New treatment to make kidney cancer ‘chronic’

In Nice, an Inserm team has developed a molecule that could well revolutionize the treatment of this cancer.

Le reindeer cancer is linked to a mortality rate because if there are treatments to slow it down, it is now incurable.

But the outlook is much more optimistic since the development of a new molecule by Dr. Gilles Pagès, research director at Inserm and team leader at the Cancer and Aging Institute (Ircan) in Nice, along with other researchers.

Fifteen years of research

When he started working on the subject 15 years ago, he recalls that life expectancy was then 3 months on average: “Little by little, we managed to reach an average of three years. We gained years and quality of life”. And this, thanks to the arrival of many new treatments.

This molecule, associated with other treatments already available, is likely to lengthen the life of patients. At 20Minutes, he summarizes: “Our treatment, combined with those that already exist, will hopefully make this disease curable. But just to be able to make it a chronic disease and allow patients to live, it is an immense pride”.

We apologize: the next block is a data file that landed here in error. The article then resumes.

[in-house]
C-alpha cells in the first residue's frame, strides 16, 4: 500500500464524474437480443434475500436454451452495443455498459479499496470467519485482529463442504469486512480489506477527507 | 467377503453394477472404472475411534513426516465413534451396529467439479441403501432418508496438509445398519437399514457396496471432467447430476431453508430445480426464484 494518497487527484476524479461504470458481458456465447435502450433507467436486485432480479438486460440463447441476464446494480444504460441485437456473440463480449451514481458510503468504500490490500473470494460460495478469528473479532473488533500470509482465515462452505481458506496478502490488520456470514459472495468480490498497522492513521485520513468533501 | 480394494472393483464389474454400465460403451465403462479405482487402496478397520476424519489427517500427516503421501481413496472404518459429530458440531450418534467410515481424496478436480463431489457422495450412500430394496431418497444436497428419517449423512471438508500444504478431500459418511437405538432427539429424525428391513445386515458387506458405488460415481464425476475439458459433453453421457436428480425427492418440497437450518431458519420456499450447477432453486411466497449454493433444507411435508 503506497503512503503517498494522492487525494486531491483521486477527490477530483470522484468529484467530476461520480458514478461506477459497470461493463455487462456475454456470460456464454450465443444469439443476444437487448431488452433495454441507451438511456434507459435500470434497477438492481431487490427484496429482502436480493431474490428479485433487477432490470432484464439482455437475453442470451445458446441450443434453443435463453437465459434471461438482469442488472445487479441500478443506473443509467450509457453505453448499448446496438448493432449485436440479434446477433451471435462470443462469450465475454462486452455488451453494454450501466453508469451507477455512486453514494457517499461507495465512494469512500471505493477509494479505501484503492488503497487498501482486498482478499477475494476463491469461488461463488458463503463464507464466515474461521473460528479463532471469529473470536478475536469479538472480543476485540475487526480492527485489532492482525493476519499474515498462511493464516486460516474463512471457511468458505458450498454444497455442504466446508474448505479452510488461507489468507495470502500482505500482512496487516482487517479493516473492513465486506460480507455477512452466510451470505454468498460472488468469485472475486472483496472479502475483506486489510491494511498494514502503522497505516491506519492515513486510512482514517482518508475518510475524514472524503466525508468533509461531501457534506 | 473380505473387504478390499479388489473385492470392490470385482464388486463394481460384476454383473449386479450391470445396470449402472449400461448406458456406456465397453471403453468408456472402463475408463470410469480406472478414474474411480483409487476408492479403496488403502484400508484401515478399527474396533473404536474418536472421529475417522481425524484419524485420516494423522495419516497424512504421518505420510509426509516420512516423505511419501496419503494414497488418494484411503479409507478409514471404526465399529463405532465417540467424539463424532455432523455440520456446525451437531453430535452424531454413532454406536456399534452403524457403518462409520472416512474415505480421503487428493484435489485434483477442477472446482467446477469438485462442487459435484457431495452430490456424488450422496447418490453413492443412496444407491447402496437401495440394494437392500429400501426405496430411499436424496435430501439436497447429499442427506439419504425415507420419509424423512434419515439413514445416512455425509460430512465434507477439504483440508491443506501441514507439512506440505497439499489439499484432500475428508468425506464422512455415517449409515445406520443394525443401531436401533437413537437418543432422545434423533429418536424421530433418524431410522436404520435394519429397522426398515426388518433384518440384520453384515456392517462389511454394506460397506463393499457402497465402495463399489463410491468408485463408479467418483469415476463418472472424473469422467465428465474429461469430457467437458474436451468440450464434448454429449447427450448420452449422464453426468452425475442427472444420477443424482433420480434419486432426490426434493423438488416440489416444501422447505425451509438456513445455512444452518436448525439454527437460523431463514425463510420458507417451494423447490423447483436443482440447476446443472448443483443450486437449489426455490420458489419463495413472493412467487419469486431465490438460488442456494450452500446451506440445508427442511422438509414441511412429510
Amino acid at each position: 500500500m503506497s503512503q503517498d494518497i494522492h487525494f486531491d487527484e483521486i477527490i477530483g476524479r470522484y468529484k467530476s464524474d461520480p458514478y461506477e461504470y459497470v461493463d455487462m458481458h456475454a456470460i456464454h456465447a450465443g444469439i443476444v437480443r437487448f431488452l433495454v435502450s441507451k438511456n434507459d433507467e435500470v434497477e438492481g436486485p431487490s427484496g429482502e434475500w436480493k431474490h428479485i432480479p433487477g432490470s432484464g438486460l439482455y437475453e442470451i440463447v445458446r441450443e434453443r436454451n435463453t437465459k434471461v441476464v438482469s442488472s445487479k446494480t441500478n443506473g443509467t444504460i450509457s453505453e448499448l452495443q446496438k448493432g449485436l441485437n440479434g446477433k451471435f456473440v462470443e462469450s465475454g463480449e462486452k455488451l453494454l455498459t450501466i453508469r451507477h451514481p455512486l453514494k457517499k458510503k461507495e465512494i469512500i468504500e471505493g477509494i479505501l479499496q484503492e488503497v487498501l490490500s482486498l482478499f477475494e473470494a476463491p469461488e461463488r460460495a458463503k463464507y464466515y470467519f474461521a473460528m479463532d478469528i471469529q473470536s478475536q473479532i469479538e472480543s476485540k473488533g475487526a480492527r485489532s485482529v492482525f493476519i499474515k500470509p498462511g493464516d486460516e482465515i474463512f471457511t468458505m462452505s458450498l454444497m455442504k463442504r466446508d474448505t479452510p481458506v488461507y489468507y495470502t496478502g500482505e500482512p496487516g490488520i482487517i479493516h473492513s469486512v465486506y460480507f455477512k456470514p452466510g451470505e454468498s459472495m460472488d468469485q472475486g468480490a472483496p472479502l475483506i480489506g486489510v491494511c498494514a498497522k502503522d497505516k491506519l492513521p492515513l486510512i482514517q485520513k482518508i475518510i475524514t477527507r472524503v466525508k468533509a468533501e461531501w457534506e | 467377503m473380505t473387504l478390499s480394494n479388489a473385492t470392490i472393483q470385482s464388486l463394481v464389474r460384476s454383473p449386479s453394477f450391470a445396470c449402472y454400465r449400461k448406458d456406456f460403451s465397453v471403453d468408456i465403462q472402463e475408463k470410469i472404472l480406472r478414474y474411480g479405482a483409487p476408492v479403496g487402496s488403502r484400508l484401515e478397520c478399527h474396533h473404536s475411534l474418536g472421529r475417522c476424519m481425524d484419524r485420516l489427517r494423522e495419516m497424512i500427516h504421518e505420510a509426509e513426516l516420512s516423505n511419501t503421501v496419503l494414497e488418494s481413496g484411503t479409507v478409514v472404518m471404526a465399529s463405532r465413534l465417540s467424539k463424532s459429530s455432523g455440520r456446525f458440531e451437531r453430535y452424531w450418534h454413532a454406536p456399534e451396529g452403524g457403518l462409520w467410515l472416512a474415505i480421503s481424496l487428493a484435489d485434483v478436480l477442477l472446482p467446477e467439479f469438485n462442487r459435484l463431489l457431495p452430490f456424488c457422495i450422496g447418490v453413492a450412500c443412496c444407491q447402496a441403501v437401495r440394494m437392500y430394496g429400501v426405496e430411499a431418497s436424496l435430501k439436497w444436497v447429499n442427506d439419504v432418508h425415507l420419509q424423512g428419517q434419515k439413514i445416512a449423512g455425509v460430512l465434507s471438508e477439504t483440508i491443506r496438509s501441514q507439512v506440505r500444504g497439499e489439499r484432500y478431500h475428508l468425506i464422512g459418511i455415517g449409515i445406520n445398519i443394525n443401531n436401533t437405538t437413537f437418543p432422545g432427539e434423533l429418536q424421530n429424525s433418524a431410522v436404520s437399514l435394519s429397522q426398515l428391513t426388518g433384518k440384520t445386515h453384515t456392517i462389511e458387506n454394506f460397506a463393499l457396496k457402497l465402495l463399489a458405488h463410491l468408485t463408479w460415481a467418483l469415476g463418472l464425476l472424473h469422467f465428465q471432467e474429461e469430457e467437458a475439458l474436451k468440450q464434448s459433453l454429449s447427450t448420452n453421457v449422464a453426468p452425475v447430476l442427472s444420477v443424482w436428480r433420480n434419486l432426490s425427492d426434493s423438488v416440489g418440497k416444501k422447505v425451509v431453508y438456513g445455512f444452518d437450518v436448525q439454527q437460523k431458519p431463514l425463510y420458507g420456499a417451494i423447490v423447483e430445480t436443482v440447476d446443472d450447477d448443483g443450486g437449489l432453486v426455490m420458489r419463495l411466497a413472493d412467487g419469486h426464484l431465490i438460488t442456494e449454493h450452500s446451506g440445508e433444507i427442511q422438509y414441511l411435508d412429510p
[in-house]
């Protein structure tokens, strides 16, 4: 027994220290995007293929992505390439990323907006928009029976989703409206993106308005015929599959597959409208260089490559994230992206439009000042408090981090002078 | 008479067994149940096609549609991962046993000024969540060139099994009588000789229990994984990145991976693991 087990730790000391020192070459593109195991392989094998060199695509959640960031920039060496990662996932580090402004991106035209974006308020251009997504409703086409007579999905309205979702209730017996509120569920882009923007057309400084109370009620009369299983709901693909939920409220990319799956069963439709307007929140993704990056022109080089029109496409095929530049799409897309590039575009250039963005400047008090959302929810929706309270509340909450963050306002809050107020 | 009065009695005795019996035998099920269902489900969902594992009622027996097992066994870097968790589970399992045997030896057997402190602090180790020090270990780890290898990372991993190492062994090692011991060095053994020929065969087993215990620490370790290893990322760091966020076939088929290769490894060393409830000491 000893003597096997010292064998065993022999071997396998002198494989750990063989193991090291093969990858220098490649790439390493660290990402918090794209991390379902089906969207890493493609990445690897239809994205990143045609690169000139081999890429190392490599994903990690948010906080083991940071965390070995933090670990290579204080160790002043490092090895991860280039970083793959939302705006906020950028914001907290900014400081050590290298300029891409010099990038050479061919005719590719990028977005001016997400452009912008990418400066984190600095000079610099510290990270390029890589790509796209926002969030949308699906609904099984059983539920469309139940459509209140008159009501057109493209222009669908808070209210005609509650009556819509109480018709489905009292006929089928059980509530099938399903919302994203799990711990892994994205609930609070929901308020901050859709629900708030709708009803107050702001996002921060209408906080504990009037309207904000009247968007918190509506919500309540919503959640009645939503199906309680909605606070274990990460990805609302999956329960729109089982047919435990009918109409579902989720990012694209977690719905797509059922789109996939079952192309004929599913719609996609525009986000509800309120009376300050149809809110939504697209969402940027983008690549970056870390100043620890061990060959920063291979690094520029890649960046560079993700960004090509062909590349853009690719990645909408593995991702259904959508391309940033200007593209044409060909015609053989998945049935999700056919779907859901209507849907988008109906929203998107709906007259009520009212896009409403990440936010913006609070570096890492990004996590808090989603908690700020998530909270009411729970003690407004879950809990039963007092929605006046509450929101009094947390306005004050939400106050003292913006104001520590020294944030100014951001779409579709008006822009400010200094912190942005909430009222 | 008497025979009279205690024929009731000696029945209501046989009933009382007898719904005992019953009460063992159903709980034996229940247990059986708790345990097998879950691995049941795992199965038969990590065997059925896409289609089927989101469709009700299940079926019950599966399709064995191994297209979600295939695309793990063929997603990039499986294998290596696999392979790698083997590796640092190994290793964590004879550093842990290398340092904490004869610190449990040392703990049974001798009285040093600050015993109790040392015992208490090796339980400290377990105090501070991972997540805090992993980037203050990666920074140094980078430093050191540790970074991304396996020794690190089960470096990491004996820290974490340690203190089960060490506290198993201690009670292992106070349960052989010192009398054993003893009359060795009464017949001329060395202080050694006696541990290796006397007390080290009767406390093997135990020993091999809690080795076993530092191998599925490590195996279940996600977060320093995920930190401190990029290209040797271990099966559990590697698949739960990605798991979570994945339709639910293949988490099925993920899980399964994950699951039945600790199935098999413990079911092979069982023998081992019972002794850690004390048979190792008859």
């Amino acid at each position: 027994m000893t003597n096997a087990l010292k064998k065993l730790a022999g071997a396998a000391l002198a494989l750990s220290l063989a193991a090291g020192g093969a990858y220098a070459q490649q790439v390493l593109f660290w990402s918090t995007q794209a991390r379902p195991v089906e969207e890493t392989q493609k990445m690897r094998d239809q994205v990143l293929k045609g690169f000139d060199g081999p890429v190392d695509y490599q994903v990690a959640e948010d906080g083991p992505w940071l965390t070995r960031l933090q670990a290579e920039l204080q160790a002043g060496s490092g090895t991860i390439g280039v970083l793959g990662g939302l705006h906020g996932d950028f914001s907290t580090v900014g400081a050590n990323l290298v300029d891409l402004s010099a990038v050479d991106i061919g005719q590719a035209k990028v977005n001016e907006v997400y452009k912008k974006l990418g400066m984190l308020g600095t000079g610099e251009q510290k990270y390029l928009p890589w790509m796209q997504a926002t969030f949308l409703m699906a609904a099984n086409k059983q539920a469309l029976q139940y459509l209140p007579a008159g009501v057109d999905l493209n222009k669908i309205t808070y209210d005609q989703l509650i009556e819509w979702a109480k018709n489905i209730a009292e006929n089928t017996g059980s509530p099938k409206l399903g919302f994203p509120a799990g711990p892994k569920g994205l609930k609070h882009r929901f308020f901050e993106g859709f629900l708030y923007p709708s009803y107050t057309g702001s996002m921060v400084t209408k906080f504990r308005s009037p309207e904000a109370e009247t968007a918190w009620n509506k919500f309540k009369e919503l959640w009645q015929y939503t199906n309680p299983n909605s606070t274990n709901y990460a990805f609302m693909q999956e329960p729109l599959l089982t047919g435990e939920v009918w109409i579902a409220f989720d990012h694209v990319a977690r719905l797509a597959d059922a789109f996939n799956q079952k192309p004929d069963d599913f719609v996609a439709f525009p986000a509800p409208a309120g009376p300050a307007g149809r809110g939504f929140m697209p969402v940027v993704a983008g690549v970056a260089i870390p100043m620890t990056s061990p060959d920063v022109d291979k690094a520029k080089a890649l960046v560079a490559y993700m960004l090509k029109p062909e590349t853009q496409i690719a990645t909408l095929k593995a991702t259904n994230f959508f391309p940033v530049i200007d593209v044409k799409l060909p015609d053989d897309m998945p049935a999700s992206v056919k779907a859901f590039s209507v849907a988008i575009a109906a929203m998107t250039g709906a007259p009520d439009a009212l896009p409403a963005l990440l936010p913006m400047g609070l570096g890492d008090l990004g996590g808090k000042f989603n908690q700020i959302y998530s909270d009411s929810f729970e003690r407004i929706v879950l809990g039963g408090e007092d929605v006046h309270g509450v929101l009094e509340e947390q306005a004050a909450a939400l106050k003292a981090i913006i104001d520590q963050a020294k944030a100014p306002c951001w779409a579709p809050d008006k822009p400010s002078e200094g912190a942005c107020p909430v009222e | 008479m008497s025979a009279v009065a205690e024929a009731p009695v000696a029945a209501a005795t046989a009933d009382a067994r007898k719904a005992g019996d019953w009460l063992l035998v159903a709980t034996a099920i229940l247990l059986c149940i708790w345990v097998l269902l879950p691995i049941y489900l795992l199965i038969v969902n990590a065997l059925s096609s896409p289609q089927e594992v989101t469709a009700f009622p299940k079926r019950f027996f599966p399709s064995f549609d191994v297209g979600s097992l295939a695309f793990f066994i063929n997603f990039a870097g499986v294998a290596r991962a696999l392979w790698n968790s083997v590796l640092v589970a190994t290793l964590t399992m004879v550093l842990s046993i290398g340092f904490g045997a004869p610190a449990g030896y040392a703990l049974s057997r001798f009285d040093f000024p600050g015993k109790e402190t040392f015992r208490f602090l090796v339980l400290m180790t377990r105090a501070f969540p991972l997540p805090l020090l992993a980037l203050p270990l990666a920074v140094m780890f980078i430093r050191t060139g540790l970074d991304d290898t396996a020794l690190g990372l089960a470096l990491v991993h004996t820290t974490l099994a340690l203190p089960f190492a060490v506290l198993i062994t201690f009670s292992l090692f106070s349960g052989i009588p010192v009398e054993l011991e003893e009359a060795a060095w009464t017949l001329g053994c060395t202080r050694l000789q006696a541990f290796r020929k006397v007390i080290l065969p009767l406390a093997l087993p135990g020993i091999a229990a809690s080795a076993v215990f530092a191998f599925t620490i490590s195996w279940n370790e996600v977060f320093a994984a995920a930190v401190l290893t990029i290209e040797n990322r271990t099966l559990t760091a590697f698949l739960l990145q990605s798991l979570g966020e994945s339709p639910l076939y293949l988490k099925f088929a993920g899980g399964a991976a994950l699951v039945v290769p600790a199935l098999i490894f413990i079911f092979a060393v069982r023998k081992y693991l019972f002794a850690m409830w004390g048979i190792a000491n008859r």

In addition, this molecule “is also effective for tumor models insensitive to immunotherapy”, adds the specialist who received the prize from the Amgen France fund for Science and Humans on Friday May 6th.

A first clinical test in 2023

So, when will a treatment for metastatic cancer be available? You have to be patient. Dr Pagès says: “We are currently in the regulatory toxicology phases, which will be finalized by the end of 2022, or even the beginning of 2023. Then, we must submit the treatment to the health authorities of the European Medicines Agency, with a first ongoing clinical trial. 2023”.

To save time, a start-up was founded in April 2021, which “has collected all possible prizes and funding from the academy and is even a winner of the i-Lab”.

Beyond kidney cancer alone, his work could also promote the emergence of solutions for patients suffering from other cancers, such as “uveal melanoma” or “cancers of the ENT sphere”.

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